11. American expatriate journalist Griffin Reed wears a mask because of his severe disfigurement, but this mask may also be interpreted as a symbol of secrets, the inner self, and the emotional masks we all wear. What secrets do each of the characters keep? Is one more surprising than another? Why is Cora’s telling of her story to Reed so important? Does he keep her secret? How do the characters react to the revelation or discovery of each other’s secrets?
12. What part does legacy play in the book? Cora says that her family’s military involvement dates back to the time of the Revolutionary War. Perkins is from an army family, as is Lieutenant Hammond. How do tradition and the will to break from tradition feature as themes of the book? Consider Minnie Seibert’s reaction to the young woman on the bus. Why is Minnie so disgruntled by the young woman’s initial response to her?
13. Each of the female characters is confronted with her own personal choices. What do their situations tell us collectively about the role of women during this time? Do the women change throughout the story, or do they continue to adhere to societal norms and roles?
14. Evaluate the motif of pilgrimage in the book. How is a pilgrimage different from a trip? How does this categorization tie the book in with a greater thread in American history? What does this tell us about common experience? What common plights and challenges do all pilgrims face and how do they surmount these?
15. Discuss the treatment of faith in the book. What examples of faith are found throughout? Besides religious faith, what other kinds of faith are depicted? Which characters experience a loss of their faith or a conflict of faith? Do they ever regain their faith? If so, how? At the conclusion of the book, what do the characters seem to find faith in?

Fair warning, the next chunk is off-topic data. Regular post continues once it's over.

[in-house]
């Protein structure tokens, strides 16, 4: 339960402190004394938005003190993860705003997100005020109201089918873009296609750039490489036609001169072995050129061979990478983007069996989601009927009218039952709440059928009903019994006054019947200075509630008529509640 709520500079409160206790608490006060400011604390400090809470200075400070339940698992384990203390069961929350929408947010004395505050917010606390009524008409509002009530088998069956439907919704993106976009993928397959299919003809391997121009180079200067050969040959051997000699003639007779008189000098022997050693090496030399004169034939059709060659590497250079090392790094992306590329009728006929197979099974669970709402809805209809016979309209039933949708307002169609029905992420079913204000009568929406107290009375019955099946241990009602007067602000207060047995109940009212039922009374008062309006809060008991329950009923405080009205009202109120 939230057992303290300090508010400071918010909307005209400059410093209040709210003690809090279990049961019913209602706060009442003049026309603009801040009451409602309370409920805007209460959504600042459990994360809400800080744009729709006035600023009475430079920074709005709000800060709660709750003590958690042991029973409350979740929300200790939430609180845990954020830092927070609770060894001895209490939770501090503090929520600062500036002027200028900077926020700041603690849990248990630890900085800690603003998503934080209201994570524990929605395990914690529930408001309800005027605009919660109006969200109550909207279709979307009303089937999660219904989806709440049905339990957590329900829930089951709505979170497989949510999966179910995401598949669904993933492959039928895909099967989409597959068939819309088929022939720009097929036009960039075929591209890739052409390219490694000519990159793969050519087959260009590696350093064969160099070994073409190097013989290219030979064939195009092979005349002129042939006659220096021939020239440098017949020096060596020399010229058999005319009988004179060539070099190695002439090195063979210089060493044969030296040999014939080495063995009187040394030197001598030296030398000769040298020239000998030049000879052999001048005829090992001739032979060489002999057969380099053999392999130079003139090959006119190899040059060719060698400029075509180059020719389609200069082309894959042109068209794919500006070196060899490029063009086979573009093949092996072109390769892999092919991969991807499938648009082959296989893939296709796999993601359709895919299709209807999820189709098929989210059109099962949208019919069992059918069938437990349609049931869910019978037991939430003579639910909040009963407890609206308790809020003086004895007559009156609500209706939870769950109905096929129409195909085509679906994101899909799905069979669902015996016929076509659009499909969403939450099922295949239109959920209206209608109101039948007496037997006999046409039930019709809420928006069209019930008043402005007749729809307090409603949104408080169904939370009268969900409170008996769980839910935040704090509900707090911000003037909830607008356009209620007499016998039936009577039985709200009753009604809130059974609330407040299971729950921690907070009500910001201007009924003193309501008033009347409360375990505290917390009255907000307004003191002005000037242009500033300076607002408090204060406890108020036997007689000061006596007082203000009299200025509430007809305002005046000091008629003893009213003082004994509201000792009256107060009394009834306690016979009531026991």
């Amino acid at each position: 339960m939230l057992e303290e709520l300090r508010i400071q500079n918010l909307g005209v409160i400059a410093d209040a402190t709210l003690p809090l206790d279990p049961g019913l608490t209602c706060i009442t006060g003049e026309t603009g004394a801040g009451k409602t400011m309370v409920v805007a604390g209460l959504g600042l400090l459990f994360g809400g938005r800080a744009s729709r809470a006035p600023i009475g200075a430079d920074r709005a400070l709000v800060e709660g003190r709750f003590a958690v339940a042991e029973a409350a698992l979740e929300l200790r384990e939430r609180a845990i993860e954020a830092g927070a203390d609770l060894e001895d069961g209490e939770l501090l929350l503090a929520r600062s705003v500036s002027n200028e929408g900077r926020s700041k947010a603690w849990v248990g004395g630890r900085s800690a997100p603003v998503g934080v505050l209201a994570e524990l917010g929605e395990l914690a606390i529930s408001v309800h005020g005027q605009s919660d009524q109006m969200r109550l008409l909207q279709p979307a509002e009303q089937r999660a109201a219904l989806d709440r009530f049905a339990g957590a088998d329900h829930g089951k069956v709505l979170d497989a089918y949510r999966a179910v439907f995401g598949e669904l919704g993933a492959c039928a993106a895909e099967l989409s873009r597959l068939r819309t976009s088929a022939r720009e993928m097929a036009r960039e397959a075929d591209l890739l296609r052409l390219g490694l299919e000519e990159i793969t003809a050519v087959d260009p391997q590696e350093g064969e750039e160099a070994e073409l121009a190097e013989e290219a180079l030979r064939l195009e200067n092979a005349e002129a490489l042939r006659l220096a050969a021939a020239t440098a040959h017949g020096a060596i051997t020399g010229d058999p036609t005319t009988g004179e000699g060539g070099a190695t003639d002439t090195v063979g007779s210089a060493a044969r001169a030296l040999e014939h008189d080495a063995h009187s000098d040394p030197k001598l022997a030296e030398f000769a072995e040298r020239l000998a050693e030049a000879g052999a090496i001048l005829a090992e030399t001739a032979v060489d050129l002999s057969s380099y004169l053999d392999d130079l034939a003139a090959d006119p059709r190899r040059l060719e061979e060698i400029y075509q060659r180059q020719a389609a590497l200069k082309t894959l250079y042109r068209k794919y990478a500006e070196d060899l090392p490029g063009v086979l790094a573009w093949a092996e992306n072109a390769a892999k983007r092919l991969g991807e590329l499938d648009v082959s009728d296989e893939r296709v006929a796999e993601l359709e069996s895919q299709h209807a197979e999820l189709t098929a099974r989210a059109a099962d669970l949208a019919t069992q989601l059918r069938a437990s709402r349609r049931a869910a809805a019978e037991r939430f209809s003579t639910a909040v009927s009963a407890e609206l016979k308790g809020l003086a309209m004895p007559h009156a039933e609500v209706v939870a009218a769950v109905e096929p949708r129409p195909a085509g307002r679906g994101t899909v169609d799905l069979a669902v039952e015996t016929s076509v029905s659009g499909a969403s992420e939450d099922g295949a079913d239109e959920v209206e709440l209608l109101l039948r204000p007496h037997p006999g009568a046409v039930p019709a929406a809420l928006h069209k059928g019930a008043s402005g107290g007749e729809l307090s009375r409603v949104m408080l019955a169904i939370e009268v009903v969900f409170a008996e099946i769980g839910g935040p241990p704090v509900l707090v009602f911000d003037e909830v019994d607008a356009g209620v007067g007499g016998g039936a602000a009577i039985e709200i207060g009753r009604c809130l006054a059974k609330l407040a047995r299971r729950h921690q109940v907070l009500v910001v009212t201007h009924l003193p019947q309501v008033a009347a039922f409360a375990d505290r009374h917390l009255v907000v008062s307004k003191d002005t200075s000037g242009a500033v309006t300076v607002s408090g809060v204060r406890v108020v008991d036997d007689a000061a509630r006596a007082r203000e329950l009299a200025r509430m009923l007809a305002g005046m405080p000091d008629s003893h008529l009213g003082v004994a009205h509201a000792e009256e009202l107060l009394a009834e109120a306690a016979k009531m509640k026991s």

16. Many of the characters exhibit a strong sense of duty at one time or another. Does this change throughout the story? Is duty to something always external? Or are there any examples in the story of duty to one’s self?
17. Griffin Reed says that Cora worries over “what a war mother is really supposed to do” (274). Is this question answered by the end of the book? How does Smith’s story change or confirm your own ideas about duty and sacrifice?
18. A Star for Mrs. Blake is anchored in a footnote of history. The book is inspired by a diary of a real-life American colonel and Gold Star Mother liaison officer, but the story is from the author’s imagination. Discuss the role of truth and accuracy in historical fiction. What other books can this one be likened to? What do these books indicate about war and its effects and the way that we view them? What can a reader take away from reading about events in a novel rather than in a history book?
19. Nelson DeMille, author of Word of Honor, said, “Everyone who has served or is serving in the military, and also their families and friends, should read this book.” Why do you think he suggests this and do you agree?